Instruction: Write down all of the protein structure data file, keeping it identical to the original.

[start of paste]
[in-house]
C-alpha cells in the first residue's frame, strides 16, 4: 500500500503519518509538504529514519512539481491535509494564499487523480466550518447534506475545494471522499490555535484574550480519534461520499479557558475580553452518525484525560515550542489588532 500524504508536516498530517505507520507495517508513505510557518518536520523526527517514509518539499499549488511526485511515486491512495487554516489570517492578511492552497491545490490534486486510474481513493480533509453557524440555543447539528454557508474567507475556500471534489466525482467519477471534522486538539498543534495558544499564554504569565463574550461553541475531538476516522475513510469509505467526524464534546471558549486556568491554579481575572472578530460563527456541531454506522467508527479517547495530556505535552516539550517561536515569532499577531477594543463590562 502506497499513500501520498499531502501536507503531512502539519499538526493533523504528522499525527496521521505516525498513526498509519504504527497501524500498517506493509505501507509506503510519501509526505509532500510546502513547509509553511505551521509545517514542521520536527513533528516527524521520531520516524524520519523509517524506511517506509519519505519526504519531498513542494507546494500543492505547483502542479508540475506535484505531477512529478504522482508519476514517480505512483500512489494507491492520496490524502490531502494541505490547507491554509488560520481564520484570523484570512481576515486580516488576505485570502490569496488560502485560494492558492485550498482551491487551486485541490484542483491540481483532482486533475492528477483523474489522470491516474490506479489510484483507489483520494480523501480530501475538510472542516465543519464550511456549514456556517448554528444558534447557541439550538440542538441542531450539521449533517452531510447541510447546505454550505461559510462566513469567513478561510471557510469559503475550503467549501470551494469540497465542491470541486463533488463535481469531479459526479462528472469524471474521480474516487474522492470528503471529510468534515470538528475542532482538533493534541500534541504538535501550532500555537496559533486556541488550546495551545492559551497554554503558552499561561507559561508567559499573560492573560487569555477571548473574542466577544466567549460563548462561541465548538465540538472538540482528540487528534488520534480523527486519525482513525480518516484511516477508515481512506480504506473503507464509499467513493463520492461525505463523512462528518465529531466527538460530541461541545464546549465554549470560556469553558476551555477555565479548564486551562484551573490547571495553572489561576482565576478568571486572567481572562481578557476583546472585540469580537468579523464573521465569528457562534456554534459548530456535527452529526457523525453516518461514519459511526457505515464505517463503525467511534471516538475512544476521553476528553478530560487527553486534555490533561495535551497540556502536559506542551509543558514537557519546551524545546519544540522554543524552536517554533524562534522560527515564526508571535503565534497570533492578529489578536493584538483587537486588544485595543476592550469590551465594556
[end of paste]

[in-house]
C-alpha cells in the first residue's frame, strides 16, 4: 500500500503519518509538504529514519512539481491535509494564499487523480466550518447534506475545494471522499490555535484574550480519534461520499479557558475580553452518525484525560515550542489588532 500524504508536516498530517505507520507495517508513505510557518518536520523526527517514509518539499499549488511526485511515486491512495487554516489570517492578511492552497491545490490534486486510474481513493480533509453557524440555543447539528454557508474567507475556500471534489466525482467519477471534522486538539498543534495558544499564554504569565463574550461553541475531538476516522475513510469509505467526524464534546471558549486556568491554579481575572472578530460563527456541531454506522467508527479517547495530556505535552516539550517561536515569532499577531477594543463590562 502506497499513500501520498499531502501536507503531512502539519499538526493533523504528522499525527496521521505516525498513526498509519504504527497501524500498517506493509505501507509506503510519501509526505509532500510546502513547509509553511505551521509545517514542521520536527513533528516527524521520531520516524524520519523509517524506511517506509519519505519526504519531498513542494507546494500543492505547483502542479508540475506535484505531477512529478504522482508519476514517480505512483500512489494507491492520496490524502490531502494541505490547507491554509488560520481564520484570523484570512481576515486580516488576505485570502490569496488560502485560494492558492485550498482551491487551486485541490484542483491540481483532482486533475492528477483523474489522470491516474490506479489510484483507489483520494480523501480530501475538510472542516465543519464550511456549514456556517448554528444558534447557541439550538440542538441542531450539521449533517452531510447541510447546505454550505461559510462566513469567513478561510471557510469559503475550503467549501470551494469540497465542491470541486463533488463535481469531479459526479462528472469524471474521480474516487474522492470528503471529510468534515470538528475542532482538533493534541500534541504538535501550532500555537496559533486556541488550546495551545492559551497554554503558552499561561507559561508567559499573560492573560487569555477571548473574542466577544466567549460563548462561541465548538465540538472538540482528540487528534488520534480523527486519525482513525480518516484511516477508515481512506480504506473503507464509499467513493463520492461525505463523512462528518465529531466527538460530541461541545464546549465554549470560556469553558476551555477555565479548564486551562484551573490547571495553572489561576482565576478568571486572567481572562481578557476583546472585540469580537468579523464573521465569528457562534456554534459548530456535527452529526457523525453516518461514519459511526457505515464505517463503525467511534471516538475512544476521553476528553478530560487527553486534555490533561495535551497540556502536559506542551509543558514537557519546551524545546519544540522554543524552536517554533524562534522560527515564526508571535503565534497570533492578529489578536493584538483587537486588544485595543476592550469590551465594556